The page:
3. Extracapsular cataract surgery. This is an older method whereby a larger incision (wound) is made in the eye. The cataract is then removed in one piece through the wound. In view of the larger wound, suturing is required (usually 7-6 stitches are used) and therefore the recovery time is longer. In ISEC we do not routinely offer this from of cataract surgery, but some very dense and complicated cataracts may have to be removed by this technique. Your ISEC doctor will make the important decision for you.

All about Phacoemulsification (PHACO)

Phacoemulsification is a surgical method that uses ultrasonic waves to remove a cataract. It remains the gold-standard of modern cataract surgery .

In phacoemulsification, an ultrasonic oscillating probe is inserted into the eye through a small incision between 1.8 to 2.75mm. The probe ‘emulsifies” or breaks up the lens nucleus, which is the centre of the lens. The emulsified pieces are simultaneously removed from the eye by an aspiration system which absorbs the pieces. Most of the outer covering of the lens (the capsule) is left behind. In this capsule, an intraocular lens implant, or IOL, is placed. An experienced surgeon using state of the art phacoemulsification technology can successfully perform the surgery within 10-15 minutes. The procedure is painless, without injection and does not require stitches or sutures most of the time. Vision returns quickly and one can resume normal activities within a short period of time. New technologies in phacoemulsification have significantly reduced the risks of cataract surgery making cataract surgery one of the safest surgical procedures. At ISEC, phacoemulsification is the standard techniquefor cataract surgery.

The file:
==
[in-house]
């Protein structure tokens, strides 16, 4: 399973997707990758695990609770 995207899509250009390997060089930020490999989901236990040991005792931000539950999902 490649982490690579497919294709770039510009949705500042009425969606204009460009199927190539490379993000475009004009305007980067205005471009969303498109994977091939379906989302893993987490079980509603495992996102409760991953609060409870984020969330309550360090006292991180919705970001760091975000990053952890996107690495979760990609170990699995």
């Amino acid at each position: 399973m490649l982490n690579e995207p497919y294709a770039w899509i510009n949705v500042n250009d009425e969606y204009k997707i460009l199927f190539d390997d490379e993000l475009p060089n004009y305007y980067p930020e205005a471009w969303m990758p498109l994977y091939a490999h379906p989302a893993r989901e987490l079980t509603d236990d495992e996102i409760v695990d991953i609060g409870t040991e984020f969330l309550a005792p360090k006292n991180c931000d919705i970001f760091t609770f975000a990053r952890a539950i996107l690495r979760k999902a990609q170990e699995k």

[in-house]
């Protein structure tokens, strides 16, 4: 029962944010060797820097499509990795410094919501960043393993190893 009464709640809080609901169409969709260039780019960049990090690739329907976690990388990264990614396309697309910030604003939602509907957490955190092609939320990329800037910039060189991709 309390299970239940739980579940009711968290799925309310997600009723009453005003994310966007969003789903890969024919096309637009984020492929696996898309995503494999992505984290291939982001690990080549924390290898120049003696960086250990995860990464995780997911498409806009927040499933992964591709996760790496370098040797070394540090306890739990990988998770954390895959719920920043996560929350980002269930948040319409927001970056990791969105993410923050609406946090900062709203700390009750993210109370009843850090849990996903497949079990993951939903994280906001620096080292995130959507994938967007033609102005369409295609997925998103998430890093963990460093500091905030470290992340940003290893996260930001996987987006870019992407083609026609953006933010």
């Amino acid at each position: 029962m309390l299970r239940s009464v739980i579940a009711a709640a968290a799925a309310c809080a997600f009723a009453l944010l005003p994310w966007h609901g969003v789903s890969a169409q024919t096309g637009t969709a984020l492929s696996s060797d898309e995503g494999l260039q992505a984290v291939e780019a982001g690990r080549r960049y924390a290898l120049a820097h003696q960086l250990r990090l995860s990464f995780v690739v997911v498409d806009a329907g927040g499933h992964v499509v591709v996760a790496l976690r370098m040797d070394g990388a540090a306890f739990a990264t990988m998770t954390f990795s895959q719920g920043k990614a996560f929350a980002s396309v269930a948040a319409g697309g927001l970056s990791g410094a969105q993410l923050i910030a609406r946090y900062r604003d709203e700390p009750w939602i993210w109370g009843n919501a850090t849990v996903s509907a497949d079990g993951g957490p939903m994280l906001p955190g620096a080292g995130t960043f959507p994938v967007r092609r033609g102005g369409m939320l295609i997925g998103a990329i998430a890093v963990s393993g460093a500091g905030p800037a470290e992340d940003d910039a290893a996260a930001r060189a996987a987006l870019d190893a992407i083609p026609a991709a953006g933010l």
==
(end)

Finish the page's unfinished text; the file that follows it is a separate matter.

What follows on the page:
More about Intraocular Lenses (IOLs)

An intraocular lens (IOL) is a tiny, lightweight, clear disc placed in the eye during cataract surgery. An IOL mimics the focusing power of the eye’s natural lens.Following removal of the cataract, if no IOL is placed in the eye, you will not be able to see, as the focusing power of the eye is lost.

Unlike contact lenses, which must be removed, cleaned, and reinserted, the IOL remains permanently in the eye after surgery.

An IOL may be placed either in front of or behind the iris. Behind the iris (posterior chamber) is the most frequent placement site. They can be hard plastic, soft plastic or soft silicone. These lenses are soft and foldable, and thus can be inserted through a small incision, which shortens recovery time following surgery.Rapid evolution of IOL designs, materials, and implant techniques have made them a safe and practical way to restore normal vision after cataract surgery.Monofocal IOLs give excellent distance vision, but glasses will be required for reading and close near work. Currently, multifocal intraocular lens which include bifocal, trifocal and extended range IOLs are also available to correct presbyopia, and reduce the dependence on reading glasses.The best IOL that suits your lifestyle and visual needs with be chosen by your ISEC doctor.